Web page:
John 3 divides nicely into 2 separate but related sections. The first is about Nicodemus. The second deals with John the baptizer. Though there is much to be said on v.22-36, I'm only going to comment on the first 21 verses here.
Nicodemus (I'm going to call him Nick) is the first century night traveler who comes to see Jesus under cover of darkness because he's got some questions, isn't yet sure, and doesn't yet want to be identified as a Jesus-seeker. Note that Jesus doesn't condemn or reprimand Nick's desire to be discrete. Jesus never pushes him, either. He just tells Nick the truth and let's him make his decision in his own time.
This may sound a little self serving, but I find this text a refreshing reinforcement for me and the practice of NOT having an 'invitation' or 'alter call' at our services. In fact, I've met Nick many times. He slips into a service and slips out just as quickly. Last one in, first one out. He comes once. A month later, he slips in again. Always sits in the back. Near a door. Over time, using back channels, he asks a question or two. First, the question is benign. Then they become deeper. Finally, Nick is on an all out search for Truth. We let this person move at their pace, not ours. If they want to be anonymous, it's just fine with PCC. Nicodemus slipped in at night so he could hide. Plenty begin their faith journey today the same way. We're good with that.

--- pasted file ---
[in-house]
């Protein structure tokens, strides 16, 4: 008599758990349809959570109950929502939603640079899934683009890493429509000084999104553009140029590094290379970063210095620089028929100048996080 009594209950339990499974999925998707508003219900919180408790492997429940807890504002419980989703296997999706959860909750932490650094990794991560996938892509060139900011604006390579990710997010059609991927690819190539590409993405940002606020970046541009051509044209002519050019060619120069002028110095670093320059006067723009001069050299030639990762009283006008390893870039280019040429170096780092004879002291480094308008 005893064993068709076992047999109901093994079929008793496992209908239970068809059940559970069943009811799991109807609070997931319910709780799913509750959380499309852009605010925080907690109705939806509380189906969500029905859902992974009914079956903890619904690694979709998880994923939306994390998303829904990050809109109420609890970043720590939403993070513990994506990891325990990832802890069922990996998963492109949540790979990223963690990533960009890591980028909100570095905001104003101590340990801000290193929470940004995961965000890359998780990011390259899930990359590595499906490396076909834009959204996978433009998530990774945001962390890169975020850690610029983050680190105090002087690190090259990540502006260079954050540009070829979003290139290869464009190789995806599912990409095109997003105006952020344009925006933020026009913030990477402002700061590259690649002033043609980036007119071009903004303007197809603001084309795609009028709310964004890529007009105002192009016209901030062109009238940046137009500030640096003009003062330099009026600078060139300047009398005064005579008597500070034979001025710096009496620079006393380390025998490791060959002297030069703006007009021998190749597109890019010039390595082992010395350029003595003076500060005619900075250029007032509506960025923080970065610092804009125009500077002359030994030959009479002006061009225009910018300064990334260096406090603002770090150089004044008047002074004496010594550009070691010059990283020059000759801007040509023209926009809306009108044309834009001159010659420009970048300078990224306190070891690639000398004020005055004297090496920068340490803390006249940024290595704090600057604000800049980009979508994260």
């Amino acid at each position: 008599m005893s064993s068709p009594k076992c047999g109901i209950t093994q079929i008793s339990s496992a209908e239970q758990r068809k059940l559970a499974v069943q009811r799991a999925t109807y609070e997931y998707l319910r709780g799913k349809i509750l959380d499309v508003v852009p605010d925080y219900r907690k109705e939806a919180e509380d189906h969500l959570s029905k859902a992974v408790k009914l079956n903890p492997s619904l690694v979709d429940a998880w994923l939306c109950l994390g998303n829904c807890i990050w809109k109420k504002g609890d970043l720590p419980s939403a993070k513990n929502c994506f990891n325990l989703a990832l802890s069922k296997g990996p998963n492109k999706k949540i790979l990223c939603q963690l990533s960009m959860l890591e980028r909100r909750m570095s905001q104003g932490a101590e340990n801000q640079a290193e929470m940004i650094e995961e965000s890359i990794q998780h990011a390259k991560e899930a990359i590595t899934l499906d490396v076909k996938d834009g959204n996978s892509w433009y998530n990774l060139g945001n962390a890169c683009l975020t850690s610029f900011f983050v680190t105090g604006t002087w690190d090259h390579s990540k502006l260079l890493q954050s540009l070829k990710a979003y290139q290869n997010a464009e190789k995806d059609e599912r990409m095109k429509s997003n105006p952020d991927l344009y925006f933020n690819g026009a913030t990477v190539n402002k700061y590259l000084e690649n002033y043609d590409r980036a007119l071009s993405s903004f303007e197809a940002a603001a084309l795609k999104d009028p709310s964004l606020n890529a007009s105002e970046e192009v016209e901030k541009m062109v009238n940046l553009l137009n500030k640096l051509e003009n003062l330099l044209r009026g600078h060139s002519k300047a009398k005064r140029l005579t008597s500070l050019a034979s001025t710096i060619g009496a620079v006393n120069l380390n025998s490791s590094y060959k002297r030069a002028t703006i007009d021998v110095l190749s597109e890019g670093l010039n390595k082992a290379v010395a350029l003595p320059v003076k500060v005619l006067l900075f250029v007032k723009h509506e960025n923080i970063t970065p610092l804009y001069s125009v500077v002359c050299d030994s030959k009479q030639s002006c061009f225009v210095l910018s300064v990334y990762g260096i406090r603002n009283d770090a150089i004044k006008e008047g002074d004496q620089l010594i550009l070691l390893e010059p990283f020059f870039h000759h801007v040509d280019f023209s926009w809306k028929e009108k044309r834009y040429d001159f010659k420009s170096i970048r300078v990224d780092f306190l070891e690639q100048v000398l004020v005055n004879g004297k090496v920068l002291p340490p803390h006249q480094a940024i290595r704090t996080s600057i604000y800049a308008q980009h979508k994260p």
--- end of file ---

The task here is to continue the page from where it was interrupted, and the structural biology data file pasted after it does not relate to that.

The message Jesus gives is compelling. There are 2 worlds: physical and spiritual. You can be in one and not the other. If you want to have a life with Jesus Christ, you must be 'born again'. This is where we get that phrase that has long been used to identify religious extremists within the Christian faith. Jesus didn't intent for it to become a phrase of manipulation or one wiht negative connotations. He simply meant this: If you want to live the Jesus life, you've got to be willing to let God make a new person in you. It reminds me of Paul's words in 1Corinthians 15:39- where he talks about different kinds of bodies.
So, if someone asked you, "are you born again?" What would you say? Personally, I dislike the phrase because of all the negative baggage that modern history has assigned to it, but in it's purest form, I would have to say, "yes, I am." Or, maybe it would be more accurate to say, "I am still in the process of it."